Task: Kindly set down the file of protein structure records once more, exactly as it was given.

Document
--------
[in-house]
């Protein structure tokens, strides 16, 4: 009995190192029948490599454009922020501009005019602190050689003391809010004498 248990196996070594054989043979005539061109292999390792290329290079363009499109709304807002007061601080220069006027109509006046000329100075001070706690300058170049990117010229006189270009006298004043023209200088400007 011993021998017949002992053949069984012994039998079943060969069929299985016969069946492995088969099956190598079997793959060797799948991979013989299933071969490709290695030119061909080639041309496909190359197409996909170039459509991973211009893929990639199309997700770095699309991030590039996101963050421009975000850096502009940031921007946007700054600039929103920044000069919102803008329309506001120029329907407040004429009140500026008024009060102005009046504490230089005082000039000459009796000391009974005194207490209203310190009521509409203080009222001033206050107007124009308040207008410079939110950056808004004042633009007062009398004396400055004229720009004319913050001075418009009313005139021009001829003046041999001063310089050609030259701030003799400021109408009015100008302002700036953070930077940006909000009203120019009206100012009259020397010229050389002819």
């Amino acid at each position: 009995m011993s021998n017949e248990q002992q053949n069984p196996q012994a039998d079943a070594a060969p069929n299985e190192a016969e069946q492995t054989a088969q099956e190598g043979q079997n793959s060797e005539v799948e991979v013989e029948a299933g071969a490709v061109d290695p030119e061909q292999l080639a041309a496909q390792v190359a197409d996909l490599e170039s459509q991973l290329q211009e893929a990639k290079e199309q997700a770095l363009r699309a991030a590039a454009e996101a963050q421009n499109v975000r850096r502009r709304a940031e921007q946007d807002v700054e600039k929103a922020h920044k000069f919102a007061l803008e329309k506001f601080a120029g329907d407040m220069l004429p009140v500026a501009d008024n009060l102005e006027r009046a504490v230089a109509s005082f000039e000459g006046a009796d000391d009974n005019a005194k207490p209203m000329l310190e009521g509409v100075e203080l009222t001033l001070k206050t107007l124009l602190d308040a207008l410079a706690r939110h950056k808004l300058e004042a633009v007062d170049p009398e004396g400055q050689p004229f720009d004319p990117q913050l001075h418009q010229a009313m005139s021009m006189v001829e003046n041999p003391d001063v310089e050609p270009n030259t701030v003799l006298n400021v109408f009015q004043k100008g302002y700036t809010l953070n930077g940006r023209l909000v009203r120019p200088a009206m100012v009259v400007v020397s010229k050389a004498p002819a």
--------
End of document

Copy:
[in-house]
């Protein structure tokens, strides 16, 4: 009995190192029948490599454009922020501009005019602190050689003391809010004498 248990196996070594054989043979005539061109292999390792290329290079363009499109709304807002007061601080220069006027109509006046000329100075001070706690300058170049990117010229006189270009006298004043023209200088400007 011993021998017949002992053949069984012994039998079943060969069929299985016969069946492995088969099956190598079997793959060797799948991979013989299933071969490709290695030119061909080639041309496909190359197409996909170039459509991973211009893929990639199309997700770095699309991030590039996101963050421009975000850096502009940031921007946007700054600039929103920044000069919102803008329309506001120029329907407040004429009140500026008024009060102005009046504490230089005082000039000459009796000391009974005194207490209203310190009521509409203080009222001033206050107007124009308040207008410079939110950056808004004042633009007062009398004396400055004229720009004319913050001075418009009313005139021009001829003046041999001063310089050609030259701030003799400021109408009015100008302002700036953070930077940006909000009203120019009206100012009259020397010229050389002819």
């Amino acid at each position: 009995m011993s021998n017949e248990q002992q053949n069984p196996q012994a039998d079943a070594a060969p069929n299985e190192a016969e069946q492995t054989a088969q099956e190598g043979q079997n793959s060797e005539v799948e991979v013989e029948a299933g071969a490709v061109d290695p030119e061909q292999l080639a041309a496909q390792v190359a197409d996909l490599e170039s459509q991973l290329q211009e893929a990639k290079e199309q997700a770095l363009r699309a991030a590039a454009e996101a963050q421009n499109v975000r850096r502009r709304a940031e921007q946007d807002v700054e600039k929103a922020h920044k000069f919102a007061l803008e329309k506001f601080a120029g329907d407040m220069l004429p009140v500026a501009d008024n009060l102005e006027r009046a504490v230089a109509s005082f000039e000459g006046a009796d000391d009974n005019a005194k207490p209203m000329l310190e009521g509409v100075e203080l009222t001033l001070k206050t107007l124009l602190d308040a207008l410079a706690r939110h950056k808004l300058e004042a633009v007062d170049p009398e004396g400055q050689p004229f720009d004319p990117q913050l001075h418009q010229a009313m005139s021009m006189v001829e003046n041999p003391d001063v310089e050609p270009n030259t701030v003799l006298n400021v109408f009015q004043k100008g302002y700036t809010l953070n930077g940006r023209l909000v009203r120019p200088a009206m100012v009259v400007v020397s010229k050389a004498p002819a």